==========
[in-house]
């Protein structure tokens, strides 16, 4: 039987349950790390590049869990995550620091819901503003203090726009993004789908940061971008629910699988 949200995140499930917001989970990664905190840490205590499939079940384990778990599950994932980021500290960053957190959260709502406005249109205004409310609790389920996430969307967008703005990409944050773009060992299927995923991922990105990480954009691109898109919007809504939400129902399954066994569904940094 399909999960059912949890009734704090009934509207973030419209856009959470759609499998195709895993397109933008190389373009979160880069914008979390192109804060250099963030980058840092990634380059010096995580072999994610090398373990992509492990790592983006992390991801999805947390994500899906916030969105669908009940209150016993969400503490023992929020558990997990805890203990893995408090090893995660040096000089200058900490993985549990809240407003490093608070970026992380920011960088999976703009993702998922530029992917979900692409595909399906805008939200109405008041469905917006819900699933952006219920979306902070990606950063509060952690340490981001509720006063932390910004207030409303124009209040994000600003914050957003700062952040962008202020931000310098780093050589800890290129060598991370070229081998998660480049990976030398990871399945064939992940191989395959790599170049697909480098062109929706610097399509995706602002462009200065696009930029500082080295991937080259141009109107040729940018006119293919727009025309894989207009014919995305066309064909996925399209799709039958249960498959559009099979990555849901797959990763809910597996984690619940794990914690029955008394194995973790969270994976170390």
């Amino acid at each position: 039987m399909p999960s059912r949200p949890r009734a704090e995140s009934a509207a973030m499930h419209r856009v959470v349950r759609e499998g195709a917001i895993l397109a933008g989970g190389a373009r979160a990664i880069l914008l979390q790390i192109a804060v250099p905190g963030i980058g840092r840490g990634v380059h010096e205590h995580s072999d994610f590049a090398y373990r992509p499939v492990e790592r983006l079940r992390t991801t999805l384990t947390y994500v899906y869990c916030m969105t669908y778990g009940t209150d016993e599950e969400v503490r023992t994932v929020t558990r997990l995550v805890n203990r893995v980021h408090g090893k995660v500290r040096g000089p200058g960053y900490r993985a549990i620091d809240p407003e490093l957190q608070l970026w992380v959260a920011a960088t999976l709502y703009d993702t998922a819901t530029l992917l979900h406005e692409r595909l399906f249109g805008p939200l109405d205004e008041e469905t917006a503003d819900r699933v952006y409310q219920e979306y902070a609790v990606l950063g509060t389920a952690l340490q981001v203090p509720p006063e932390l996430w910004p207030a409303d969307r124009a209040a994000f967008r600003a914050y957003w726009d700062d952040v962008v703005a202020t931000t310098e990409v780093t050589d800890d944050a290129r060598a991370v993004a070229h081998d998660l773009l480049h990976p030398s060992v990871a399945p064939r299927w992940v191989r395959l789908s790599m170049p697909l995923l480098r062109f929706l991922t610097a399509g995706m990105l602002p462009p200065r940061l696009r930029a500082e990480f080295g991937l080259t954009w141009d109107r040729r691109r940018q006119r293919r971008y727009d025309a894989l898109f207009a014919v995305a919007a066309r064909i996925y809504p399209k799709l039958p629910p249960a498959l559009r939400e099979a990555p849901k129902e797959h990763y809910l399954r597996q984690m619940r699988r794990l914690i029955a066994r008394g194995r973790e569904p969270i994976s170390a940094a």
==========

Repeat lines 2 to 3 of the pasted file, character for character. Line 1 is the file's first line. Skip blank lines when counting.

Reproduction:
């Protein structure tokens, strides 16, 4: 039987349950790390590049869990995550620091819901503003203090726009993004789908940061971008629910699988 949200995140499930917001989970990664905190840490205590499939079940384990778990599950994932980021500290960053957190959260709502406005249109205004409310609790389920996430969307967008703005990409944050773009060992299927995923991922990105990480954009691109898109919007809504939400129902399954066994569904940094 399909999960059912949890009734704090009934509207973030419209856009959470759609499998195709895993397109933008190389373009979160880069914008979390192109804060250099963030980058840092990634380059010096995580072999994610090398373990992509492990790592983006992390991801999805947390994500899906916030969105669908009940209150016993969400503490023992929020558990997990805890203990893995408090090893995660040096000089200058900490993985549990809240407003490093608070970026992380920011960088999976703009993702998922530029992917979900692409595909399906805008939200109405008041469905917006819900699933952006219920979306902070990606950063509060952690340490981001509720006063932390910004207030409303124009209040994000600003914050957003700062952040962008202020931000310098780093050589800890290129060598991370070229081998998660480049990976030398990871399945064939992940191989395959790599170049697909480098062109929706610097399509995706602002462009200065696009930029500082080295991937080259141009109107040729940018006119293919727009025309894989207009014919995305066309064909996925399209799709039958249960498959559009099979990555849901797959990763809910597996984690619940794990914690029955008394194995973790969270994976170390």
């Amino acid at each position: 039987m399909p999960s059912r949200p949890r009734a704090e995140s009934a509207a973030m499930h419209r856009v959470v349950r759609e499998g195709a917001i895993l397109a933008g989970g190389a373009r979160a990664i880069l914008l979390q790390i192109a804060v250099p905190g963030i980058g840092r840490g990634v380059h010096e205590h995580s072999d994610f590049a090398y373990r992509p499939v492990e790592r983006l079940r992390t991801t999805l384990t947390y994500v899906y869990c916030m969105t669908y778990g009940t209150d016993e599950e969400v503490r023992t994932v929020t558990r997990l995550v805890n203990r893995v980021h408090g090893k995660v500290r040096g000089p200058g960053y900490r993985a549990i620091d809240p407003e490093l957190q608070l970026w992380v959260a920011a960088t999976l709502y703009d993702t998922a819901t530029l992917l979900h406005e692409r595909l399906f249109g805008p939200l109405d205004e008041e469905t917006a503003d819900r699933v952006y409310q219920e979306y902070a609790v990606l950063g509060t389920a952690l340490q981001v203090p509720p006063e932390l996430w910004p207030a409303d969307r124009a209040a994000f967008r600003a914050y957003w726009d700062d952040v962008v703005a202020t931000t310098e990409v780093t050589d800890d944050a290129r060598a991370v993004a070229h081998d998660l773009l480049h990976p030398s060992v990871a399945p064939r299927w992940v191989r395959l789908s790599m170049p697909l995923l480098r062109f929706l991922t610097a399509g995706m990105l602002p462009p200065r940061l696009r930029a500082e990480f080295g991937l080259t954009w141009d109107r040729r691109r940018q006119r293919r971008y727009d025309a894989l898109f207009a014919v995305a919007a066309r064909i996925y809504p399209k799709l039958p629910p249960a498959l559009r939400e099979a990555p849901k129902e797959h990763y809910l399954r597996q984690m619940r699988r794990l914690i029955a066994r008394g194995r973790e569904p969270i994976s170390a940094a």